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Some much appreciated advice needed

  1. Dec 6, 2007 #1
    Hello everyone, hope all is well.

    I have a couple of questions that I hope someone could give me some advice or insight on.

    1) Which field of physics is most closely related to the study of black holes, white holes, and other theoretical phenomena (Obviously black holes are excluded from the "theoretical" portion of my statement) of the cosmos? I'm thinking it would be astrophysics, but I just want to be certain.

    2) In relation to question number 1, if the field is indeed astrophysics, what would the best career path be? Should I major in just plain physics for undergraduate, and then delve into astrophysics during graduate school, or is it better to major in astrophysics in undergraduate and graduate school? Or what other concentration of undergraduate physics might help me (or I probably need)?

    3) Can anyone suggest some books on Relativity. I would like a book that not only explains the concepts through words, but also through mathematical procedure. I have two years of Calculus under belt in case you need to know. I really enjoy mathematics, which is one of the reasons theoretical physics interests me.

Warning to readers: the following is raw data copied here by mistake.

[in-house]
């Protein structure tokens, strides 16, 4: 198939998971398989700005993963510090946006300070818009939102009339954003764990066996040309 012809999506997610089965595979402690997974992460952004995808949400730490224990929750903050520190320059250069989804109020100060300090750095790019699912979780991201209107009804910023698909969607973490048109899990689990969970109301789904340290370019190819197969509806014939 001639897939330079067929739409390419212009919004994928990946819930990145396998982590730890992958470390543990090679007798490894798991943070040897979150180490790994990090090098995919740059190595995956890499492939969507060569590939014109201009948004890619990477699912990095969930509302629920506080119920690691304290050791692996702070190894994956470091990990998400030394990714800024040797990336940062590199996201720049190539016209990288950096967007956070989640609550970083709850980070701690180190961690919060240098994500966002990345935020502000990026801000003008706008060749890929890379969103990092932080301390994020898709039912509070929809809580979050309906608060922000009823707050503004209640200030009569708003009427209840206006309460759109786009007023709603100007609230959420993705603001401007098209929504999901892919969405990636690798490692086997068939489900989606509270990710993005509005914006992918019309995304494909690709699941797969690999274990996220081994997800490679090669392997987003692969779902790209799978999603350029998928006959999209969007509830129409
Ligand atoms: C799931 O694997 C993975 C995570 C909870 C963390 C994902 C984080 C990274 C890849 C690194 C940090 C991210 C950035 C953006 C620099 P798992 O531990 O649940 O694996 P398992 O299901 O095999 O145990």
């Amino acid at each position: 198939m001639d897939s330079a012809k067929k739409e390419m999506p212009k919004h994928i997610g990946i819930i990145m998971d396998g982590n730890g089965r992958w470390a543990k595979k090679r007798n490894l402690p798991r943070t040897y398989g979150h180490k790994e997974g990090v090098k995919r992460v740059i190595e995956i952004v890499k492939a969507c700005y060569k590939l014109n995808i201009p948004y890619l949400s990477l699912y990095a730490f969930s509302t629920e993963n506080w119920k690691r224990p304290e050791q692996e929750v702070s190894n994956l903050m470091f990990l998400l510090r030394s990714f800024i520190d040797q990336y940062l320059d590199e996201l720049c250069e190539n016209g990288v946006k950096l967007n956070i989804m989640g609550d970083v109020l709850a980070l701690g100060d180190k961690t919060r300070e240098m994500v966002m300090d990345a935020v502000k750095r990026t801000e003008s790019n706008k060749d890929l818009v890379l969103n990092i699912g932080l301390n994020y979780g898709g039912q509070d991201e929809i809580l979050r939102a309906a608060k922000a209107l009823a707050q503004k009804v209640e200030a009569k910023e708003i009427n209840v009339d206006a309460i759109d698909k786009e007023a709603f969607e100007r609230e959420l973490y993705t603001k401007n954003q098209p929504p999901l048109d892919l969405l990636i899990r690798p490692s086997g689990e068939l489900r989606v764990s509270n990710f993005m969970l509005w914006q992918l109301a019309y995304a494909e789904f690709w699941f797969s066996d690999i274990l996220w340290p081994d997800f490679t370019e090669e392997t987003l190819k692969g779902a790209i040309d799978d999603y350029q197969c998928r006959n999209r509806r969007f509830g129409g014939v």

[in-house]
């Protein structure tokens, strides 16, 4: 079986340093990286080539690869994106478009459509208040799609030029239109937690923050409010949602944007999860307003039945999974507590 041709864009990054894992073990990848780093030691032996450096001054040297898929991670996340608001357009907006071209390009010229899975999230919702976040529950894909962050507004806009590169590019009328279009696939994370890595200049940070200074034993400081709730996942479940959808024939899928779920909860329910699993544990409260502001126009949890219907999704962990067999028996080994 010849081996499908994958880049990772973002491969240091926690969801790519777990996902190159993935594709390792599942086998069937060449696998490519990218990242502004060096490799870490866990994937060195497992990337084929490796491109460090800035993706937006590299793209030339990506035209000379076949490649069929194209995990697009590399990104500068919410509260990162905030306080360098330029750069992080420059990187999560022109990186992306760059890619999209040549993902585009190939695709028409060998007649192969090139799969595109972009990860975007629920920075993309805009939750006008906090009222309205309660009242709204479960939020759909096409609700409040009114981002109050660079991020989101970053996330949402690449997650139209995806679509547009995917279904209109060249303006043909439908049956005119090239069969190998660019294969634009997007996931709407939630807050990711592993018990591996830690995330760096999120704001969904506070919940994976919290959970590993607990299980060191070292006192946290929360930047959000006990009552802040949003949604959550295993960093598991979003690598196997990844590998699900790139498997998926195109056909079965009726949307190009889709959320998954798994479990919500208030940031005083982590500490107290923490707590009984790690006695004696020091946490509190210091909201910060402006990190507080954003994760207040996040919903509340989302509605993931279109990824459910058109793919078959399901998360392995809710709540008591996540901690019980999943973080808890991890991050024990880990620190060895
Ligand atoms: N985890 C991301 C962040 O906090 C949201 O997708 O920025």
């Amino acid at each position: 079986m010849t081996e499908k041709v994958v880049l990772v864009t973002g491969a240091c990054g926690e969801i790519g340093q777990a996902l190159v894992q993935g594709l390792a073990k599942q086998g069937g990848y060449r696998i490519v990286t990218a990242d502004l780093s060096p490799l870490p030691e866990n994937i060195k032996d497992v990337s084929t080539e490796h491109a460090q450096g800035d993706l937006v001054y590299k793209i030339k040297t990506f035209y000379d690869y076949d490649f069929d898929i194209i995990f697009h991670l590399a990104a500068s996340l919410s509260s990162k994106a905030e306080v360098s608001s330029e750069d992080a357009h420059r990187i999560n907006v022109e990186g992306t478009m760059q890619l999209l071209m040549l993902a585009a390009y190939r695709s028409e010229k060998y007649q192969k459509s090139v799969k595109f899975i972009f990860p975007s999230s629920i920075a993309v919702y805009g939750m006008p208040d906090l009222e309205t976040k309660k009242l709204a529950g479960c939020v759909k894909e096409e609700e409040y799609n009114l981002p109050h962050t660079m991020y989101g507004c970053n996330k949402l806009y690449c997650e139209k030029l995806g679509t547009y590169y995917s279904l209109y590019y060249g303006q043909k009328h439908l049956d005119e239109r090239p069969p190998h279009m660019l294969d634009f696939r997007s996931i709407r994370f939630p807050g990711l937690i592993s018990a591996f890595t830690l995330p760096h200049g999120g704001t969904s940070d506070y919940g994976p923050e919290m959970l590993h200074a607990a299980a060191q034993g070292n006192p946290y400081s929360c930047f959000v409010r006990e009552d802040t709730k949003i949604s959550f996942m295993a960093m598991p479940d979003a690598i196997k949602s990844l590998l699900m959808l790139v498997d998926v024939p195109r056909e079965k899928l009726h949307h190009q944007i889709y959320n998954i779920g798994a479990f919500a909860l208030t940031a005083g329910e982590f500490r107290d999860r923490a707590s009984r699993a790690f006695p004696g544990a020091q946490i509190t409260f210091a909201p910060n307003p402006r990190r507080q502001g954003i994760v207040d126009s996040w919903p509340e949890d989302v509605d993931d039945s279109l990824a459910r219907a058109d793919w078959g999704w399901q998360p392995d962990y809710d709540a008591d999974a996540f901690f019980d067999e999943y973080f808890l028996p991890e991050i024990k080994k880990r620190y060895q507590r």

4) One last question. I am looking into transferring to Stony Brook University in New York. If possible, could someone shed some light on what they think about the physics program and how it might rate among some other colleges. I know that the college has some great research opportunities, especially with Brookhaven Lab (which houses RHIC) nearby.

    I thank anyone who is willing to share their knowledge or experiences
     
    Last edited: Dec 6, 2007
  2. jcsd
  3. Dec 6, 2007 #2
    1. Yes, the field is astrophysics.

    2. It doesn't matter much what the degree it called, whether physics, astrophysics, astronomy, space science, or space physics, it's just a name with slightly different degree requirements ranging from program to program. What matters more are the skills you've learned and experiences you've had as an undergraduate. It would be helpful to take a couple classes in astrophysics as an undergraduate and possibly get involved in research, if possible.

    3. A classic book that I'm currently learning a lot from is Special Relativity by A. P. French.

    Best of luck!
     
  4. Dec 6, 2007 #3
    For the relativity book, once you've finished AP French's special relativity book, I suggest you read Bernard Schutz's "A First Course in General Relativity" or James Hartle "Gravity: An Introduction to Einstein's General Relativity."
     
  5. Dec 8, 2007 #4
    I thank both of you for your responses.

    I shouldn't have any problems with the book by A.P. French with two years of Calculus (Calculus I and Calculus 2), right?
     
    Last edited: Dec 8, 2007
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